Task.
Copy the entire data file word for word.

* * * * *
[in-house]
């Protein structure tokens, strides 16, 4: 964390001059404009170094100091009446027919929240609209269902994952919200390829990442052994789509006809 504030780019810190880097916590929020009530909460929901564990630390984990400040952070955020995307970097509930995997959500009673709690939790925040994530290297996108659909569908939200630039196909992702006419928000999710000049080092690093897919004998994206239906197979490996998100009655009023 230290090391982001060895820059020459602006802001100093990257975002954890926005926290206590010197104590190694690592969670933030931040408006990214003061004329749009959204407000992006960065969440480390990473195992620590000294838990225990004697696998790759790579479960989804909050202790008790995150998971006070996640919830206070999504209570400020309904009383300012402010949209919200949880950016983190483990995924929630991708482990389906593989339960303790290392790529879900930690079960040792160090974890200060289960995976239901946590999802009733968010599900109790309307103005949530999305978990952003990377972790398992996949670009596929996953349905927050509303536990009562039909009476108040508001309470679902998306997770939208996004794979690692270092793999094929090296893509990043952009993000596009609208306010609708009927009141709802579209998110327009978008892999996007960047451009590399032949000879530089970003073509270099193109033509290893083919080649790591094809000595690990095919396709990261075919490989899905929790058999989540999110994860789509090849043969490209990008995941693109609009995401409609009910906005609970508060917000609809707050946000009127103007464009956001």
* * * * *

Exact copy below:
[in-house]
């Protein structure tokens, strides 16, 4: 964390001059404009170094100091009446027919929240609209269902994952919200390829990442052994789509006809 504030780019810190880097916590929020009530909460929901564990630390984990400040952070955020995307970097509930995997959500009673709690939790925040994530290297996108659909569908939200630039196909992702006419928000999710000049080092690093897919004998994206239906197979490996998100009655009023 230290090391982001060895820059020459602006802001100093990257975002954890926005926290206590010197104590190694690592969670933030931040408006990214003061004329749009959204407000992006960065969440480390990473195992620590000294838990225990004697696998790759790579479960989804909050202790008790995150998971006070996640919830206070999504209570400020309904009383300012402010949209919200949880950016983190483990995924929630991708482990389906593989339960303790290392790529879900930690079960040792160090974890200060289960995976239901946590999802009733968010599900109790309307103005949530999305978990952003990377972790398992996949670009596929996953349905927050509303536990009562039909009476108040508001309470679902998306997770939208996004794979690692270092793999094929090296893509990043952009993000596009609208306010609708009927009141709802579209998110327009978008892999996007960047451009590399032949000879530089970003073509270099193109033509290893083919080649790591094809000595690990095919396709990261075919490989899905929790058999989540999110994860789509090849043969490209990008995941693109609009995401409609009910906005609970508060917000609809707050946000009127103007464009956001």